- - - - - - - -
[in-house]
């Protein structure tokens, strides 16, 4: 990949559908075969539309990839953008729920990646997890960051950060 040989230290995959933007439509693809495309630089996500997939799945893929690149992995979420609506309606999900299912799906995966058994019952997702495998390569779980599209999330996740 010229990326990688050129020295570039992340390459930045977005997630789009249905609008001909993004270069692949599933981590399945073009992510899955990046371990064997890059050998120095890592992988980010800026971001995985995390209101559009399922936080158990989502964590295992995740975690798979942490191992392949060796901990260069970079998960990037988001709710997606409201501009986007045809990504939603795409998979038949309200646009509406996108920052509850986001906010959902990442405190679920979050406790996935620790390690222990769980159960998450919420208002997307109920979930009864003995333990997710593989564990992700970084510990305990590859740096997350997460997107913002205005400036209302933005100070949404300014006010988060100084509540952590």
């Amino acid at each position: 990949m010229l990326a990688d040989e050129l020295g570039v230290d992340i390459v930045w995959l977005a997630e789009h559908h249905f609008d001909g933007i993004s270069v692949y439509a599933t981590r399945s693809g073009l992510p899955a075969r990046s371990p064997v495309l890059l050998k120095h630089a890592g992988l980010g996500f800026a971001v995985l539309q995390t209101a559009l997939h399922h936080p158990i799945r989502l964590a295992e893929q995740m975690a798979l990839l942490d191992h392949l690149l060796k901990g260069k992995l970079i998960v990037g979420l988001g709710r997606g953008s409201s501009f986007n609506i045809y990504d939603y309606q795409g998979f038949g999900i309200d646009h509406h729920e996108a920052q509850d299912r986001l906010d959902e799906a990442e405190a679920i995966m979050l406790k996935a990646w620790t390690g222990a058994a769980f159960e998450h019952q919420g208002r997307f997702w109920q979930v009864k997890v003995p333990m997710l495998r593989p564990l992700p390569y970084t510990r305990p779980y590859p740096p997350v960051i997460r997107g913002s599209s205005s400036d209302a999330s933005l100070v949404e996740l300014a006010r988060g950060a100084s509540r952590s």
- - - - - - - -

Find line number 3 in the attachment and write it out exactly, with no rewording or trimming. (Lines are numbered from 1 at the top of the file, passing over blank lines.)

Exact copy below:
């Amino acid at each position: 990949m010229l990326a990688d040989e050129l020295g570039v230290d992340i390459v930045w995959l977005a997630e789009h559908h249905f609008d001909g933007i993004s270069v692949y439509a599933t981590r399945s693809g073009l992510p899955a075969r990046s371990p064997v495309l890059l050998k120095h630089a890592g992988l980010g996500f800026a971001v995985l539309q995390t209101a559009l997939h399922h936080p158990i799945r989502l964590a295992e893929q995740m975690a798979l990839l942490d191992h392949l690149l060796k901990g260069k992995l970079i998960v990037g979420l988001g709710r997606g953008s409201s501009f986007n609506i045809y990504d939603y309606q795409g998979f038949g999900i309200d646009h509406h729920e996108a920052q509850d299912r986001l906010d959902e799906a990442e405190a679920i995966m979050l406790k996935a990646w620790t390690g222990a058994a769980f159960e998450h019952q919420g208002r997307f997702w109920q979930v009864k997890v003995p333990m997710l495998r593989p564990l992700p390569y970084t510990r305990p779980y590859p740096p997350v960051i997460r997107g913002s599209s205005s400036d209302a999330s933005l100070v949404e996740l300014a006010r988060g950060a100084s509540r952590s």